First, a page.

Fathers—I’ve known a good few.

Naturally, Pops came along first, already a well-seasoned father by the time I emerged into the family fold. Ol’ Timer was a Depression-era young man who carried on believing that a hard day’s work was what made a man, and his litter of children. I remember him napping in the late afternoons, just trying to get some winks in between shifts, while we kids did our chores.

‘Course, there were the times when he wasn’t working or napping, wide awake times when he lost more than his temper, when his quick Irish wit just wouldn’t do, when anger turned to rage, and violence. And, as in many an old-fashioned (dysfunctional) family life, there were times of such tenderness too, like the time Pops and I were privy to the birth of six small kittens.

Die Andacht des Grossvaters, 1893 Albert Anker (1831-1910)

Die Andacht des Grossvaters, 1893
Albert Anker (1831-1910)

And these many years later, I can still see him napping in the late afternoons, a warm blanket covering his frail little body, its dementia-riddled mind asking, “How tall do you think that tree is?” again and again. Later on asking, “Who are you?” to which I retold a brief history of the man I’d come to know as Pops. Puzzled expression, he always seemed happy to accept his story.

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Whole Being Eating

Simply put, food was once fuel,
such sustenance wolfed down,
to re-energize this little being,
betwixt its busy bouts with play.


Then somehow it transformed,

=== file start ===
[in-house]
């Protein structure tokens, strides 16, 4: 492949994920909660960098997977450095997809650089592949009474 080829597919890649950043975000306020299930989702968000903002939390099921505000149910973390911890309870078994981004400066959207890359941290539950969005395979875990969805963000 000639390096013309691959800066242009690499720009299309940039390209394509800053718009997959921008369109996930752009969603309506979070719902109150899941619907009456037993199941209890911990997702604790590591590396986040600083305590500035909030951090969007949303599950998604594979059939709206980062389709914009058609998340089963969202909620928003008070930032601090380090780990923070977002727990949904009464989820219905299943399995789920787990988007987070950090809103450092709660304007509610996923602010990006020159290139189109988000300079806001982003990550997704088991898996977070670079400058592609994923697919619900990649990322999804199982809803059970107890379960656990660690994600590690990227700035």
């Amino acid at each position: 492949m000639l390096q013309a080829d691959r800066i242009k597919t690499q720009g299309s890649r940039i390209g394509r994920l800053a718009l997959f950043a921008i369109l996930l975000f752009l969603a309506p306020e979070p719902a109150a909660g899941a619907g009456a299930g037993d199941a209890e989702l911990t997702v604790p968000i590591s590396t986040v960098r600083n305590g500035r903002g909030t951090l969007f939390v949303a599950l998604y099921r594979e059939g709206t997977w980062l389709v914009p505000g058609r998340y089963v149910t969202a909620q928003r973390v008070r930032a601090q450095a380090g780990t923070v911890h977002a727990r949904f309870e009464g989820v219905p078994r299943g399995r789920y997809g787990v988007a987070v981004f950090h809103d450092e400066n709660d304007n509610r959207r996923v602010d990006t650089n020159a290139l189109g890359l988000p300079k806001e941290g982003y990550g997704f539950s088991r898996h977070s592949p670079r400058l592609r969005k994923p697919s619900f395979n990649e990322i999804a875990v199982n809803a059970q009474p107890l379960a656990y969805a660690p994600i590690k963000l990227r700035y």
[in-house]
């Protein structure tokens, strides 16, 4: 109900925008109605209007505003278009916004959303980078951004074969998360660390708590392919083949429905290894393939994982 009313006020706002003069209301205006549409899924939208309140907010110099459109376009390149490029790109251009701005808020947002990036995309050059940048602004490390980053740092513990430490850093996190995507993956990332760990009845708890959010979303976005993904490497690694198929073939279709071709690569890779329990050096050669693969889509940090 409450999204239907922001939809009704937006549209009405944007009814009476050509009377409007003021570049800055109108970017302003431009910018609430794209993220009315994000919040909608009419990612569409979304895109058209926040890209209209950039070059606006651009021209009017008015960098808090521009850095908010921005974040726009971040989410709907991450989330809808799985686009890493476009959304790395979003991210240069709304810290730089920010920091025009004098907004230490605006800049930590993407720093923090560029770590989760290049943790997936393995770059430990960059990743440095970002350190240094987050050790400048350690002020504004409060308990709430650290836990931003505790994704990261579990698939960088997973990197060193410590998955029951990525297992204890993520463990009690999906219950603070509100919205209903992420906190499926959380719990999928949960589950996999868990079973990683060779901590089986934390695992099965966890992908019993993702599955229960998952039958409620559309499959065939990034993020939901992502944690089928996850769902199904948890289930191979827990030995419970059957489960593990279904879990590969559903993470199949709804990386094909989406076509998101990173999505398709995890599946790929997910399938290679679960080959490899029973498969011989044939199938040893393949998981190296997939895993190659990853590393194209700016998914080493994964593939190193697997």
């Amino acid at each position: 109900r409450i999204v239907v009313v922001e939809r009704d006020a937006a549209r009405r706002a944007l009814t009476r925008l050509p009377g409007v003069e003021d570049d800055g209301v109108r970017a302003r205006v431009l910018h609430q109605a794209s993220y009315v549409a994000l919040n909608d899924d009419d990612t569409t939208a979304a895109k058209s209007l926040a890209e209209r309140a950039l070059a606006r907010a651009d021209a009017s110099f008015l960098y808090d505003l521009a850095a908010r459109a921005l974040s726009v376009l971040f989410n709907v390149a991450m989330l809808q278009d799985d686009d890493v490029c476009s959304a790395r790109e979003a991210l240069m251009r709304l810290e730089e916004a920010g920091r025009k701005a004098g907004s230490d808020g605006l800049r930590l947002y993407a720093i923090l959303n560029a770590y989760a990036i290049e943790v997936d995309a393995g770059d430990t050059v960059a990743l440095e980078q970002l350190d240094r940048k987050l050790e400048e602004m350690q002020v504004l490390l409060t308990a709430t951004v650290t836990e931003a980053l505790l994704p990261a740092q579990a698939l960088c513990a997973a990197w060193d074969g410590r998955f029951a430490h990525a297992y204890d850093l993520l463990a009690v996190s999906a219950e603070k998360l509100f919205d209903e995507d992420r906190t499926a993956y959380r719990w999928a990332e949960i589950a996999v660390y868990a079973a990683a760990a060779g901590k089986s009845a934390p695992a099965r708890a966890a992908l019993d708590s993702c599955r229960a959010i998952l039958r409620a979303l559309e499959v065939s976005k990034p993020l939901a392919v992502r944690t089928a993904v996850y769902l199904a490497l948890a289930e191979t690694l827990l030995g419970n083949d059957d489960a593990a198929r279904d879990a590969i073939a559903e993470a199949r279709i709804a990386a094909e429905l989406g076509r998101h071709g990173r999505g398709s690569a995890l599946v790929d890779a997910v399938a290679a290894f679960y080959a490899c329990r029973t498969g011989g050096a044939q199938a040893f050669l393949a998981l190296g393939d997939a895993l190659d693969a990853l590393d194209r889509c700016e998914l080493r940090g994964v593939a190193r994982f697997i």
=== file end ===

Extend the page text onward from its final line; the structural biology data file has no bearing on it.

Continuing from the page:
into an evil double-edged entity,
tasting sweet, bringing comfort,
yet packed with such prohibition.

An enemy, whether full or empty,
no, not this, but that, or nothing,
hungry for life, imagined, not real,
starving the body, its whole being.

A silent, almost imperceptible aha! 
knowing it was never the foodstuff,
but all of the other stuffs, the junk,
hidden in plain sight, its dull aching.

Will, not in power, but as allowance,
acceptance, assent, and appreciation,
for nourishment of body and being,
sustaining and empowering this life.

Intuiting its needs, even its desires,
nibbling on its freedom from the fear,
understanding what truly nourishes,
appreciation of this body, just as it is.

Whole being eating, with joy. Yum!

photo credit: Apple hin Apple her … via photopin (license)

Just What Makes Those Little Wins Epic

What’s that behind me? In an instant, my non-visual senses pick up on it. But my Tweedle Dee and Tweedle Dum amygdalae just gape at one another, offering up that mere fawn response between fight and flight—I’m frozen. Cuss! Then it slowly comes into my peripheral view. Phew! It’s just a deer grazing through the woodland.

And she reminds me, maybe even inspires me. The teen love and I, after a 3-mile hike around our neck of the woods yesterday, talked about taking our show on the road, much more hilly trails that is, tomorrow.

Tomorrow is now today. And I’ve come to an understanding of the idiom talk is cheap, again.

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This Ain’t No Fender-Bender Beer-Bottle Tailgate Party

The teen love is a happily busy little being, which means she’s in need of safe transport, time and again, day or night. Last night was one of those times. And I was happy to be her late-night cabby.

So happy. No worries. Not now.

You see, earlier in the morning, I’d received a telephone call from her teacher, letting me know that they’d been in an auto accident, and that everyone was all right. The show would go on. Bravo!

Now I kept in close text contact.